My first impression of the student was not a good one. I really disliked the student and took what he was doing personally. Some thoughts that crossed my mind were

What in the world is wrong with this kid?
Where are his parents?
What did he eat for breakfast... A bag of sugar?
I really wish he wasn't in this class, it messes up the entire chemistry.
He is out of control!
Why is the student doing this to me?
What did I do to deserve this?
I think the student may need an intervention


Shared Discussion Group Reflection
Over the course of nine weeks, I was able to speak to my peers about my views and feelings about my student. With input and guidance from my peers, I have changed my perspective. I no longer think the students actions are a reflection of my teaching or a personal attack.

I have come to the conclusion, that the lessons need to be more focused during whole group instruction to include more media sources and hands on activities. After reflecting on things that I can implement to help this student, I enjoy seeing the student in my class. I believe the student needs a little more scaffolding, modeling, and positive encouragement, and less sitting and listening to instruction.
Student has no known learning disability
Students sit in a circle on floor here for math lessons
Lesson Plan
Instead of a Powerpoint, use a video clip of the carbon cycle. From past experience, this particular student is very engaged during videos.
"...some students do not fully focus on oral presentations, a teacher may vary how information is shared, combining spoken words, visual images, video segments, and hands-on materials to engage different individual students within a larger classroom group" (Maloy, et al, 250).
The lesson that I originally taught was not as effective as it could be. To engage my student who often wanders around, shouts out, and avoids the lesson, I should incorporate small group instruction and varying instruction.
Instead of having students create a model of the carbon cycle independently, have students in groups of 5 model the cycle and act out their parts in front of the remaining students in class.

Student will be more engaged and focused by fully participating in this activity.
"Differentiating activities is also a way to increase minds-on learning, because it engages students' curiosity and creative thinking and transitions them from sitting and taking notes to more fully participating in class activities" (Maloy et al, 250).
"...students not labeled as special needs, English language learners, or gifted and talented are at risk of "falling between the cracks" of the educational system because, although they need different approaches, there is no plan in place to provide varied learning experiences to all learners" (Maloy et al, 250).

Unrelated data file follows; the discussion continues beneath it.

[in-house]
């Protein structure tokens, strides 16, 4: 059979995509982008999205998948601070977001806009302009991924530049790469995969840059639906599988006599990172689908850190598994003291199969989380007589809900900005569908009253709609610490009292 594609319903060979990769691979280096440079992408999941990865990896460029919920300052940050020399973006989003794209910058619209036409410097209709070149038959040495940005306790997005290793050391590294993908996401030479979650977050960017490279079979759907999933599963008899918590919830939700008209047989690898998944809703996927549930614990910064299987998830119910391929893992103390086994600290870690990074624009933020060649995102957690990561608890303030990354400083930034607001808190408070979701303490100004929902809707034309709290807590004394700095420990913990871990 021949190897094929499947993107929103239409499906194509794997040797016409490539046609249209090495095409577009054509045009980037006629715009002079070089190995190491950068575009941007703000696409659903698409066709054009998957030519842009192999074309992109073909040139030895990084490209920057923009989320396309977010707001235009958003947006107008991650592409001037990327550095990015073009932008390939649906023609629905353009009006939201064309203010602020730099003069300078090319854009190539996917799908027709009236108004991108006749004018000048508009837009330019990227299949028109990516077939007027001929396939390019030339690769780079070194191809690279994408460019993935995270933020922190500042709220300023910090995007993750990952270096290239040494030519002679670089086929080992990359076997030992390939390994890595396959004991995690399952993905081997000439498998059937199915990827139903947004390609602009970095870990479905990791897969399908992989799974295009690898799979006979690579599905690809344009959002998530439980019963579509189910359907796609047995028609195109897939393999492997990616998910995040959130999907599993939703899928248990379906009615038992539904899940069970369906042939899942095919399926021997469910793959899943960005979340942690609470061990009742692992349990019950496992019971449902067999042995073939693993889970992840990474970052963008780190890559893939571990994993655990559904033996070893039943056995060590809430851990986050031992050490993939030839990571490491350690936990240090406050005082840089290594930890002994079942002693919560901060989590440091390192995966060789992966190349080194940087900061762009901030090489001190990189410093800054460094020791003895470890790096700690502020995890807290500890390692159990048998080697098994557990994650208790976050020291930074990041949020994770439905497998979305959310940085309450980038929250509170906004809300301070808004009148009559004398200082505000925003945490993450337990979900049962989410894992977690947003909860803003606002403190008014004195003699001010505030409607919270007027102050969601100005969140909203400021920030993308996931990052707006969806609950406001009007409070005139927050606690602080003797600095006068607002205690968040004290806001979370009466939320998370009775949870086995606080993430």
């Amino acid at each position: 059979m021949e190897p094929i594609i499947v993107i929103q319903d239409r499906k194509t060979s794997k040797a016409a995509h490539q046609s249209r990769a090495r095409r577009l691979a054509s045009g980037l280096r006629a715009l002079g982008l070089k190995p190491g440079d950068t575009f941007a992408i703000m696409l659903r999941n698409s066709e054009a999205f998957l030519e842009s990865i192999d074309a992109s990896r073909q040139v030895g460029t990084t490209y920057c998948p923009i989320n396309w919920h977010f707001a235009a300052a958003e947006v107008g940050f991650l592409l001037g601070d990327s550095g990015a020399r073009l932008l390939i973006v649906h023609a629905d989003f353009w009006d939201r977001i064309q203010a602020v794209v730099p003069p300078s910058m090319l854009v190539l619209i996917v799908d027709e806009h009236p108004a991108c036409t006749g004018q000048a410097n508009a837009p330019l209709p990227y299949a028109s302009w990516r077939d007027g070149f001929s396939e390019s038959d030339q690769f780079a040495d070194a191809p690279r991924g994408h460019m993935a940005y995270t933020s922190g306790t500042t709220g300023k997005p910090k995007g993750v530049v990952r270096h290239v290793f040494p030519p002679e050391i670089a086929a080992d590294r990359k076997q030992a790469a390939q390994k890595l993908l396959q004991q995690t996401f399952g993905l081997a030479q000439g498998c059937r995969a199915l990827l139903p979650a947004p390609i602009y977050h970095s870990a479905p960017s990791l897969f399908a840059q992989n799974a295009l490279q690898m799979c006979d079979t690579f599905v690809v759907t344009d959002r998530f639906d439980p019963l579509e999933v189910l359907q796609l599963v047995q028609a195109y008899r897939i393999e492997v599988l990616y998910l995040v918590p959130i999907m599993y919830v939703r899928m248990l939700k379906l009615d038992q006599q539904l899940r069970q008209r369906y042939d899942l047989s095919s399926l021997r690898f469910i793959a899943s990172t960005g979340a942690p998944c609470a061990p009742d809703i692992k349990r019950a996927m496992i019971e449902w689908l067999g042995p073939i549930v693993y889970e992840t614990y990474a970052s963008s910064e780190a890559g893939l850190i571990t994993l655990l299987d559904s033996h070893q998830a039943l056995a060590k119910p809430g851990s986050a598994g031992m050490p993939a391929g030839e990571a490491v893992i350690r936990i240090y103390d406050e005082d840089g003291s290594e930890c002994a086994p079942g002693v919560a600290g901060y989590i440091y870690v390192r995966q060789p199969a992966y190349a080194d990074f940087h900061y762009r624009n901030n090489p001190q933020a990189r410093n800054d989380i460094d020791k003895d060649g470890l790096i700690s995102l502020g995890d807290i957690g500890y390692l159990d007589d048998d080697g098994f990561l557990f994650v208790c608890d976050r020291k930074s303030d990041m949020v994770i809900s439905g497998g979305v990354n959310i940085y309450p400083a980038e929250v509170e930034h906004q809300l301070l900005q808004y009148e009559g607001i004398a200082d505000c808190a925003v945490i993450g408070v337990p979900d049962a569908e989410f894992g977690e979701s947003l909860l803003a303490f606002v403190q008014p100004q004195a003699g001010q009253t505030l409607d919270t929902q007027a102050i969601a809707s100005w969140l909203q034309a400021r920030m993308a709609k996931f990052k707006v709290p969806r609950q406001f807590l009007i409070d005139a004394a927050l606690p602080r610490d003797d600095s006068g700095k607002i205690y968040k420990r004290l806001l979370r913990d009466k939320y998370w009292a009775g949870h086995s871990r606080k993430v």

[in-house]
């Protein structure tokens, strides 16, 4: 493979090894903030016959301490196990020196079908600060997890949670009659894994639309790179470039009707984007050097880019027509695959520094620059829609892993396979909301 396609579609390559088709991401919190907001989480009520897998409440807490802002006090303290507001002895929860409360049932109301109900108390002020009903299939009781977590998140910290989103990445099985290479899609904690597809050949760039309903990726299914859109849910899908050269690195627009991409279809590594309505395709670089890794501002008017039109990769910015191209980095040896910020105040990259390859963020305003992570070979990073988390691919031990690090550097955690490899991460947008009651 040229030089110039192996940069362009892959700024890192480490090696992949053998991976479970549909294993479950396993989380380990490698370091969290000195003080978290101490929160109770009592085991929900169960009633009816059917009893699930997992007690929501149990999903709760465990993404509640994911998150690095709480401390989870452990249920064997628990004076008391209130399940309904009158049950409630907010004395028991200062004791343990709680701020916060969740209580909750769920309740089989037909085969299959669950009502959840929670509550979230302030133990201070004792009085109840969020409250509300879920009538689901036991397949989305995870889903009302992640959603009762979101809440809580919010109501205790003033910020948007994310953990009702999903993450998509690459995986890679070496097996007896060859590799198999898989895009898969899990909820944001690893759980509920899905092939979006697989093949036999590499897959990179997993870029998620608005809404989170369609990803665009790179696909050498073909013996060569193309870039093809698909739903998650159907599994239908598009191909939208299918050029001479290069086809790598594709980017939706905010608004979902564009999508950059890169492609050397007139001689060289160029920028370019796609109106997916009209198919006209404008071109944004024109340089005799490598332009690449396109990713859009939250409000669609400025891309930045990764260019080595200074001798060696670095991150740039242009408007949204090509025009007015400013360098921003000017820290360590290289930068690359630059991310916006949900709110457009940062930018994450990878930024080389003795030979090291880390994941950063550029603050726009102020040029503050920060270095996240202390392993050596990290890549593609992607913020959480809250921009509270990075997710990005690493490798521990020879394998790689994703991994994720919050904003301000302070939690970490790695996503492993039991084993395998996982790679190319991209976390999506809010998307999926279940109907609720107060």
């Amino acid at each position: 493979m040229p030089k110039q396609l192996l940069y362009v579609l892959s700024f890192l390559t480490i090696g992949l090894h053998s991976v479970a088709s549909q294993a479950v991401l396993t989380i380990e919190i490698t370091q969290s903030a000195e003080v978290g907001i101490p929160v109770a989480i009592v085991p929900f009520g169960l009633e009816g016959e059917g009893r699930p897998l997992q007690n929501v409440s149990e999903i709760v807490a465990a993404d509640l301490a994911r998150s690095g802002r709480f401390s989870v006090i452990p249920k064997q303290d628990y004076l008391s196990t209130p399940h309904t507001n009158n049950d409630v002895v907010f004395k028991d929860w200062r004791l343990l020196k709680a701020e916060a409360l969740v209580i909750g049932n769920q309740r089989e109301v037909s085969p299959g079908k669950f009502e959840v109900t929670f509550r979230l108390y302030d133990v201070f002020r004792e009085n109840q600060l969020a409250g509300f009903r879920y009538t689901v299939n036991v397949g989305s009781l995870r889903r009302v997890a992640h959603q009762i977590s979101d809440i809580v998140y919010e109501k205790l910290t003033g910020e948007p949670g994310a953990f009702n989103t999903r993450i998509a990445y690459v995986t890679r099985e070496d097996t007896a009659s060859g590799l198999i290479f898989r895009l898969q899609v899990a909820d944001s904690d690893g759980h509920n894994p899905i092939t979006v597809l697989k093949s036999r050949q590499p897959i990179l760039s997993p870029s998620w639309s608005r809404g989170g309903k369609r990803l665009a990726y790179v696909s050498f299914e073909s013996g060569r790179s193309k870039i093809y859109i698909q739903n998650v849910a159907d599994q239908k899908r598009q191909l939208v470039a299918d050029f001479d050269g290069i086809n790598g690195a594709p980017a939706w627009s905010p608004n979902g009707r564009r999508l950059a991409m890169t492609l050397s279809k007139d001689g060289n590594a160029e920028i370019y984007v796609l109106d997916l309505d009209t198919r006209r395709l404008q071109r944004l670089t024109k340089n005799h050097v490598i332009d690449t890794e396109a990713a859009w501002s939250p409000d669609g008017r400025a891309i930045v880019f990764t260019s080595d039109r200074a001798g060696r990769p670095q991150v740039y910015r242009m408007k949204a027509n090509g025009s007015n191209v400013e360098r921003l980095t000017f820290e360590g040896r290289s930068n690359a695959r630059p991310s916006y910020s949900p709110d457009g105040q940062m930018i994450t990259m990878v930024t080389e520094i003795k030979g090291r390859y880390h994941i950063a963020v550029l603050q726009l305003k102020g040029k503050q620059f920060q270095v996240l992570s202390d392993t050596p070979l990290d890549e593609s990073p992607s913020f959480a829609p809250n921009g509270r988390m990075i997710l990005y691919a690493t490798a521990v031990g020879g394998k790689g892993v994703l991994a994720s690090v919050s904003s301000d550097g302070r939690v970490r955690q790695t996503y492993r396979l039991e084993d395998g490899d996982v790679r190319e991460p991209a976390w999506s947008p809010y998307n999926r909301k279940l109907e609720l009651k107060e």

Instead of having students write and individual paragraph based on what they learned from the PowerPoint, have students research the topics in groups and make a presentation to present to the class to explain how energy and matter are recycled.
" To help students control excess energy, we should intersperse quiet work with frequent opportunities for physical exercise(Pellegrini & Bohn, 2005; Pfiffner, Barkley & DuPaul, 2006)" (Ormrod, 138).
Since the students spend the entire day in one classroom with very little time for physical activity, perhaps implementing a walk, run, or a fun activity outside would help this student focus more during instruction time.
Garmston, R., & Wellman, B. (1992). How to make presentations that teach and transform (p. 71). Alexandria, Va.: Association for Supervision and Curriculum Development.

Ormrod, J. (2014). Individual Differences and Special Education Needs. In Educational Psychology: Developing Learners (8th ed., p. 138). Upper Saddle River, New Jersey: Pearson.

Maloy, R., Verock-O'Loughlin, R., Edwards, S., & Park Woolf, B. (2014). Engaging Learners with Digital Tools. In Transforming Learning with New Technologies (2nd ed., pp. 250-251). Boston, Massachusetts: Pearson/Allyn and Bacon.
In future lessons for my student, I will incorporate:
Small group hands on activities
Student centered learning
allowing student to go for a walk if he can't seem to sit still
physical activities outside of the classroom
"
"Small-group activities (involving two or more persons) are a basic building block for interactive presentation strategies that help participants attend, focus, and construct meaning from experiences" (Garmston, 71).